Discussing the challenges of economic disruption, and Singapore’s strategies to retrain its workers, Faizal said the ministry of aging may be required to cover a gamut of concerns from manpower to healthcare.
Tight manpower situation in Singapore is due mainly to an ageing workforce, low fertility rate, and greater restrictions on the inflow of foreign manpower due to social and political factors. Greater restrictions placed on the hiring of foreign employees since 2011 have resulted in a growing reliance on local manpower in an aging workforce, the report noted.
Regarding education, Faizal believed that the process of education is no longer linear, but a continuous cyclical process that follows industry cycles. Therefore, links between industry and institutes of higher learning should be strengthened.
To this end, the collaboration between Manpower and Education ministries will support the shift in human capital trends.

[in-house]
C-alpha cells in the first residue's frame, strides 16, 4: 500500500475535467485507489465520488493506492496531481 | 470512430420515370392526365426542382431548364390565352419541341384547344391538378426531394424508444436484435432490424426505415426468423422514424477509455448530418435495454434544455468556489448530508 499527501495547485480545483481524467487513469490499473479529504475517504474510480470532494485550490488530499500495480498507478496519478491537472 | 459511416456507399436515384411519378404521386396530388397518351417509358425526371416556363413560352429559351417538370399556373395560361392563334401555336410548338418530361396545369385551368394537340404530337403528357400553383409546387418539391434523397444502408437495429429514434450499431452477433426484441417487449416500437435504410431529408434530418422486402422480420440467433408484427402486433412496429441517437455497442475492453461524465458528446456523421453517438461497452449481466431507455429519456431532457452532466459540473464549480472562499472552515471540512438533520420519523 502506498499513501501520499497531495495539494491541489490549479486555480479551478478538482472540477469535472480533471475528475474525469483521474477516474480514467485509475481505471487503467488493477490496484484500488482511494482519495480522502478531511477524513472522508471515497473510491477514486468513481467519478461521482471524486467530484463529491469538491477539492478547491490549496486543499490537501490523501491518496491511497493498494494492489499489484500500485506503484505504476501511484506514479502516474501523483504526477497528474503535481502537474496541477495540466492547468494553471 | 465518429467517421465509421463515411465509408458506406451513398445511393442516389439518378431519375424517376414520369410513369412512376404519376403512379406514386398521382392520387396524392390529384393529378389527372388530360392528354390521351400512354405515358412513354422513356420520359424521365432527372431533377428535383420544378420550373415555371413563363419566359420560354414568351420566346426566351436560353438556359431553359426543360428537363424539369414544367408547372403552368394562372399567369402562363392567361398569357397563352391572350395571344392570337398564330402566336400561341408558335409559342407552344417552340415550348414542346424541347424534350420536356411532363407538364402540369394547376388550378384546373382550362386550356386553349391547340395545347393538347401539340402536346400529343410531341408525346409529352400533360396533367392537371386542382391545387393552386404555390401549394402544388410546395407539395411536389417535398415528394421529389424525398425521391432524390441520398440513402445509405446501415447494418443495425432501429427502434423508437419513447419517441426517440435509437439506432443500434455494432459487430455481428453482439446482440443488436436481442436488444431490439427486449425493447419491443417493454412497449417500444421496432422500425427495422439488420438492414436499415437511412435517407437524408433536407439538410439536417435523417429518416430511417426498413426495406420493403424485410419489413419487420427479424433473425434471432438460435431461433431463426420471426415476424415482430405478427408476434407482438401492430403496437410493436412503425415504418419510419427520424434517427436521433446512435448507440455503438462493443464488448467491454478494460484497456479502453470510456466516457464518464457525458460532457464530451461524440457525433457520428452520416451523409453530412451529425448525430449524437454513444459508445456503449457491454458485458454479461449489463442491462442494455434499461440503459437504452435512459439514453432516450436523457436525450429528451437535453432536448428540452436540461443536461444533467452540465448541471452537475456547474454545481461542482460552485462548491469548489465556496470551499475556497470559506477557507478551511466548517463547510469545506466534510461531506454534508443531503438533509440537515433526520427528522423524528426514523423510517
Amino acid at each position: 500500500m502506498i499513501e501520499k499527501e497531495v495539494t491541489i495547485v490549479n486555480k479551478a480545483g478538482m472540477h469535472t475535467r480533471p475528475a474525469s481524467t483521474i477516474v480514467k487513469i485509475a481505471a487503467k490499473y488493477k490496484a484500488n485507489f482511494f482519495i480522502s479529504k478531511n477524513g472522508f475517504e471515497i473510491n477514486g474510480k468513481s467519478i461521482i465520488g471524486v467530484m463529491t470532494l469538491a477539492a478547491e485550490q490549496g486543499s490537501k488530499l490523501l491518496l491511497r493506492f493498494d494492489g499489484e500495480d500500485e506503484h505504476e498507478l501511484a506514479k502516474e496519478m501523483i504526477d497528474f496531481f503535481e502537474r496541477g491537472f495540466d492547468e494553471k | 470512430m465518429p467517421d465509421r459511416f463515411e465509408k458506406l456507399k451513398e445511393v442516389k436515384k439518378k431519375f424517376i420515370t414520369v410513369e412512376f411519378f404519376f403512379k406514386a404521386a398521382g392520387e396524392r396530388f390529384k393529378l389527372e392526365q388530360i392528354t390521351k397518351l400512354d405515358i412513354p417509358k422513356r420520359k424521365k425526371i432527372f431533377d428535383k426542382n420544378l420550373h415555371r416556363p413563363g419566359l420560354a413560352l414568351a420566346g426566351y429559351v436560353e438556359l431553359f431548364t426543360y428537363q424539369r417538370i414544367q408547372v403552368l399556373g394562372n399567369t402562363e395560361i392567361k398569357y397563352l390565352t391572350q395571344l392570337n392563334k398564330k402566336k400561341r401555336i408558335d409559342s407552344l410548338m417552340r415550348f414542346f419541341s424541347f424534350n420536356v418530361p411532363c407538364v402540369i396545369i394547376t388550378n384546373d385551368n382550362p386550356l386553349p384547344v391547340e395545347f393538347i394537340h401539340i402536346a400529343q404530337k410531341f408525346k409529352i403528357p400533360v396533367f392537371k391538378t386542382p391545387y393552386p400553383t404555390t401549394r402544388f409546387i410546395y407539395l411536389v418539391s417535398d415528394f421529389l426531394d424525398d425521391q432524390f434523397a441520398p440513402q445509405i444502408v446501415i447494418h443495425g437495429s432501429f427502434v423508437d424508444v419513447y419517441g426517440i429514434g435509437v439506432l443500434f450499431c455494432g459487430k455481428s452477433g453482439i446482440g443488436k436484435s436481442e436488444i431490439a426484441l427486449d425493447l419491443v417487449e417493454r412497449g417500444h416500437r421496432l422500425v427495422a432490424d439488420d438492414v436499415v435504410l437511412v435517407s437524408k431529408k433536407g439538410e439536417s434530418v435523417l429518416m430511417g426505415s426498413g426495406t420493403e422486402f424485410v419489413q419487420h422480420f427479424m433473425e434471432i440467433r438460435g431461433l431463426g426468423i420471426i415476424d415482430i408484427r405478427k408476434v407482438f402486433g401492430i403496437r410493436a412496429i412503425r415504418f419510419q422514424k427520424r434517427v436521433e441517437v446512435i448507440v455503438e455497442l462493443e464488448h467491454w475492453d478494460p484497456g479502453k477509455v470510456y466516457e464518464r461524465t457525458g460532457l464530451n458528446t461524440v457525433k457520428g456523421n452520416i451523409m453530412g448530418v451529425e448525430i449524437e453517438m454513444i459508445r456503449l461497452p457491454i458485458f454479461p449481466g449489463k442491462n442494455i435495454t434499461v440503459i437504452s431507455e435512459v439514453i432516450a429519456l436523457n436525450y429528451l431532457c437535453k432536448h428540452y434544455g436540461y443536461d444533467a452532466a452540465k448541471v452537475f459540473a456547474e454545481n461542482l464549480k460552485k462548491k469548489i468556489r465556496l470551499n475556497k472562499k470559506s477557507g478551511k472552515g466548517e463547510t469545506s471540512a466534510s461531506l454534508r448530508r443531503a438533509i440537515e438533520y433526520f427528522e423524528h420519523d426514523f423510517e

If the Ministry of Ageing can oversee the supply and demand for labour, better coordination and timely government intervention would help policy-making.
The World Economic Forum projected that 7.1 million jobs could be lost globally from 2015 to next year due to disruptive labour-market changes with the rise of the digital economy, although two million jobs would be created in fields such as information technology.
Singapore is placing bets on becoming a smart nation to maintain its role and position in the region and the world. However, Faizal said that digital development strategy must encompass the needs of its human capital to adapt and benefit from ongoing economic disruption.